Thursday, April 9, 2009

A little oath goes a long way

Chekov at Three Thousand Versts of Loneliness is pondering the Conservative Party's plans to strip Sinn Féin MPs of their relatively recently won right to claim MP expenses, which they enjoy despite failing both to take the oath of allegiance to the Queen and to take up their seats at Westminster. The Tories' Northern Ireland spokesman Owen Paterson approvingly recalls former Speaker Betty Boothroyd's ruling that there could be no 'associate membership' of the House of Commons. But that ruling was always a nonsense, because to all intents and purposes associate membership of the Commons was exactly what Sinn Féin held even under the 'Boothroyd doctrine'. They were denied parliamentary offices, and the financial support to properly represent their constituents. You might reasonably think the logic of such a stance is that they were no longer MPs at all. They should therefore have been instantly debarred and their seats put up for re-election, as would automatically be the case if an MP were to be declared bankrupt or sentenced to a jail term in excess of twelve months. But of course Sinn Féin MPs were not debarred, and it's not difficult to see why - because in most cases the constituency would simply have re-elected a Republican in the subsequent by-election. Unless the government then took the incendiary step of banning Sinn Féin from even putting up candidates for Westminster, it would just have gone on and on as an eternal farce. So we were instead left by necessity with a kind of purgatory situation in which Sinn Féin representatives were neither full MPs or non-MPs. "Associate membership" does indeed seem like a very good way of describing such an arrangement.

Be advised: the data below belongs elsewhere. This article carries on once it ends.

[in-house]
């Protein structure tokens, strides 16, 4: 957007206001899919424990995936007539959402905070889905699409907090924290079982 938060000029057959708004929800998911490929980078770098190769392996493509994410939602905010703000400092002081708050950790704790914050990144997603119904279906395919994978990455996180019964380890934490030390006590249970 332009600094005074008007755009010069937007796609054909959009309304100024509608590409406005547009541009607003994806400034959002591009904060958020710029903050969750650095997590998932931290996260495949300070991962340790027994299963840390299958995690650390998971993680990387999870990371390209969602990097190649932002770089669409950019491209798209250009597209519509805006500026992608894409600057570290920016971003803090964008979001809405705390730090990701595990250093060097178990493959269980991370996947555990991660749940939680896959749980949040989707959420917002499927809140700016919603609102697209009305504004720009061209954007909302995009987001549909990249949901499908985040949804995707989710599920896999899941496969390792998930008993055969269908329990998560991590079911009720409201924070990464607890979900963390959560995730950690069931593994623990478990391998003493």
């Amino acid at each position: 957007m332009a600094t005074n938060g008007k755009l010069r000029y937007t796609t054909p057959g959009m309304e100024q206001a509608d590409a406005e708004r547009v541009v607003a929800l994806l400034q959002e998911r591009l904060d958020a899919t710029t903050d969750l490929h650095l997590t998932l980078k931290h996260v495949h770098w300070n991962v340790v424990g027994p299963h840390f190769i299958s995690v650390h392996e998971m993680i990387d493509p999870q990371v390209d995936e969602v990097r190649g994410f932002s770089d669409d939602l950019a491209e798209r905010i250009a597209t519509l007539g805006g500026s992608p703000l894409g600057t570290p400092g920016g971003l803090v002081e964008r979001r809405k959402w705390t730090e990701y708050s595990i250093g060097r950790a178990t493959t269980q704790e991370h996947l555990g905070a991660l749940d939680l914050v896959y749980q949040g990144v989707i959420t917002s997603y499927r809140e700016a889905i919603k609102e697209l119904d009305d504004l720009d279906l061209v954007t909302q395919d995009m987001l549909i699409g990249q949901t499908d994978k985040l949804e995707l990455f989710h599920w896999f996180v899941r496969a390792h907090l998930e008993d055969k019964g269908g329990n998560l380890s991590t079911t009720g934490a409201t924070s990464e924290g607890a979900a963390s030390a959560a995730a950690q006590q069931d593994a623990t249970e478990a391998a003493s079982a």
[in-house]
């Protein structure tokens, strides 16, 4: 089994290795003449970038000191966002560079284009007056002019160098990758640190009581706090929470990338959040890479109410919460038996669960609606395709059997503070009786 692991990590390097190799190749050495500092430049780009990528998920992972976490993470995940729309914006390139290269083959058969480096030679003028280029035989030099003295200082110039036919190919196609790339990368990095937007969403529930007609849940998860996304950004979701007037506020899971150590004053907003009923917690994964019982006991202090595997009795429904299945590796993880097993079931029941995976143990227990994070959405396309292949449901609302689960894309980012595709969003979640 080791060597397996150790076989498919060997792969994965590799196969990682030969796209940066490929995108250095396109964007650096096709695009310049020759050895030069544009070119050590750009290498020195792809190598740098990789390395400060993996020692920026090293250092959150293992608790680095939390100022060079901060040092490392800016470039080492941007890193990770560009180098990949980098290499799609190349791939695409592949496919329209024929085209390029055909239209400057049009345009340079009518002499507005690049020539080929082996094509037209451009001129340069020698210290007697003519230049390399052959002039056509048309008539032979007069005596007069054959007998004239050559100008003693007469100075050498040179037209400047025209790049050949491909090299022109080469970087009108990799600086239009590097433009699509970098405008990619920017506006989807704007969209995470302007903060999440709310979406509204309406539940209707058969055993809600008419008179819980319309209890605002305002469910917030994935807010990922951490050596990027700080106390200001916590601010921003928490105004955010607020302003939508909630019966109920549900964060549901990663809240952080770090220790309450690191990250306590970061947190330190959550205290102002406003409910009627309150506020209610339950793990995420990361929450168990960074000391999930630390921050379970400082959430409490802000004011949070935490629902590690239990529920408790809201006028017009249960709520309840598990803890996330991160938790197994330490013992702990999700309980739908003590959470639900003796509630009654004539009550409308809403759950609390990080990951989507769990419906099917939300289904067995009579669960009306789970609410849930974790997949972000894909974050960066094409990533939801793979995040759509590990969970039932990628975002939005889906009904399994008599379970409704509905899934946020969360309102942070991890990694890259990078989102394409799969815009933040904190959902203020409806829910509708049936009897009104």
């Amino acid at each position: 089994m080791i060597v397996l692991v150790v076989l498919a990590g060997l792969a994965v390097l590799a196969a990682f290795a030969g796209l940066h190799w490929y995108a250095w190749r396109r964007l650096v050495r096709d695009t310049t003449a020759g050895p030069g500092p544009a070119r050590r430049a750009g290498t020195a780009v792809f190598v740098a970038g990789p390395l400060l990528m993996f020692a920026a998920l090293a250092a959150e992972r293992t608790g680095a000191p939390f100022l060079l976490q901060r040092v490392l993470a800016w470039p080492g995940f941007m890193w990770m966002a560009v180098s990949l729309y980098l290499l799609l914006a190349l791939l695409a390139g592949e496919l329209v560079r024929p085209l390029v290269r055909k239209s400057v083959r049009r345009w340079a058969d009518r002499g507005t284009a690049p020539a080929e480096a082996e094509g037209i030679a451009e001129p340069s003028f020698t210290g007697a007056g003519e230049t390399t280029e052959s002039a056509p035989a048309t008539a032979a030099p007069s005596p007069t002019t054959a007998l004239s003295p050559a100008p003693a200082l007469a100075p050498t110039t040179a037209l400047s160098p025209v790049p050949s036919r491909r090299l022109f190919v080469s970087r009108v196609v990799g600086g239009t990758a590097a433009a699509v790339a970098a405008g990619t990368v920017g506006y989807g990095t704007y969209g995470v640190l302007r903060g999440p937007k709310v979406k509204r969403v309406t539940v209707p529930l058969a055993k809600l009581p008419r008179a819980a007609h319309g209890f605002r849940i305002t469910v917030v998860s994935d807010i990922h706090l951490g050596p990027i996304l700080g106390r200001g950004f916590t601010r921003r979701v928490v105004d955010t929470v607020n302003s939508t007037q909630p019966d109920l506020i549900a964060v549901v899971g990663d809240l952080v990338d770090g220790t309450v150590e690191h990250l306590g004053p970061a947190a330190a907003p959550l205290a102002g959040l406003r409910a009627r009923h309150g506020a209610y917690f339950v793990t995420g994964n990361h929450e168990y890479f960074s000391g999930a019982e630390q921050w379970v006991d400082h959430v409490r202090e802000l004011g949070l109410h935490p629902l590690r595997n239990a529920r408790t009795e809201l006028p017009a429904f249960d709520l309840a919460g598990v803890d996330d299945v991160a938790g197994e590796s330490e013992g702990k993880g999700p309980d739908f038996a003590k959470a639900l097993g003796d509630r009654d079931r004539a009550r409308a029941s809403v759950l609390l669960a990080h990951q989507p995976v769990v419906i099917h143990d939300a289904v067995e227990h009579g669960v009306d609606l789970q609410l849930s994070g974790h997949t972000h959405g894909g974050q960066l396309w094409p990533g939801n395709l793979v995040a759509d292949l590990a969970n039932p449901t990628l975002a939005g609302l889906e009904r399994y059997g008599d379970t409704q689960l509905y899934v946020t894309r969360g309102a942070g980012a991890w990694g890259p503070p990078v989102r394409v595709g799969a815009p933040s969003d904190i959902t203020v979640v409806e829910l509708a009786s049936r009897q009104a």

But however such a situation came about, it seems to me that by not debarring such people and putting their seats up for re-election, you are tacitly conceding the point that they are in fact ultimately legitimate MPs. And, that being the case, it's only logically consistent for them to be given all the facilities and financial assistance to represent their constituents that is afforded to every other legitimate MP.

I'm left with the impression that rather than taking a rational approach to the effective and just distribution of resources, the Tories - perhaps unsurprisingly - are instead transfixed by their belief in the mythical significance of the oath of allegiance to the Queen. After all, it would be perfectly possible for an MP who has taken the oath to then never turn up to the Palace of Westminster again and to be considerably more lax than the five current Sinn Féin MPs in taking on his or her constituency responsibilities. And yet under the Tory plans, as far as I can see such an MP would not lose a penny.

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